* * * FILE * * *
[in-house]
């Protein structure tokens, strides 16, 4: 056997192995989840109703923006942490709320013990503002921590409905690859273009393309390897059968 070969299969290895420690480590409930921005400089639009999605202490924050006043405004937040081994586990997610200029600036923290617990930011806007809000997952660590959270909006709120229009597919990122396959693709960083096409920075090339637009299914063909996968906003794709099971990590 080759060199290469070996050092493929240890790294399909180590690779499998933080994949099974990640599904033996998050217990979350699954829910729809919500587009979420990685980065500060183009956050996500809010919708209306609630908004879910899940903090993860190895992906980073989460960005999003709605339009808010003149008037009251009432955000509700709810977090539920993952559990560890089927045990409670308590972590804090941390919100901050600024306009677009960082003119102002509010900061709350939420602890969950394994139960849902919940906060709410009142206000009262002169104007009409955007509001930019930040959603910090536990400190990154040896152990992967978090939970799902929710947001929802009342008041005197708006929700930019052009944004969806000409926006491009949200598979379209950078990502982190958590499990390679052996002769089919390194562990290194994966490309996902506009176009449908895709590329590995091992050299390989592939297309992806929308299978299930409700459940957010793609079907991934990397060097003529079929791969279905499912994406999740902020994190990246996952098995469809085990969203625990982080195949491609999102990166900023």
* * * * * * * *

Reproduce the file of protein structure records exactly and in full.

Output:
[in-house]
């Protein structure tokens, strides 16, 4: 056997192995989840109703923006942490709320013990503002921590409905690859273009393309390897059968 070969299969290895420690480590409930921005400089639009999605202490924050006043405004937040081994586990997610200029600036923290617990930011806007809000997952660590959270909006709120229009597919990122396959693709960083096409920075090339637009299914063909996968906003794709099971990590 080759060199290469070996050092493929240890790294399909180590690779499998933080994949099974990640599904033996998050217990979350699954829910729809919500587009979420990685980065500060183009956050996500809010919708209306609630908004879910899940903090993860190895992906980073989460960005999003709605339009808010003149008037009251009432955000509700709810977090539920993952559990560890089927045990409670308590972590804090941390919100901050600024306009677009960082003119102002509010900061709350939420602890969950394994139960849902919940906060709410009142206000009262002169104007009409955007509001930019930040959603910090536990400190990154040896152990992967978090939970799902929710947001929802009342008041005197708006929700930019052009944004969806000409926006491009949200598979379209950078990502982190958590499990390679052996002769089919390194562990290194994966490309996902506009176009449908895709590329590995091992050299390989592939297309992806929308299978299930409700459940957010793609079907991934990397060097003529079929791969279905499912994406999740902020994190990246996952098995469809085990969203625990982080195949491609999102990166900023």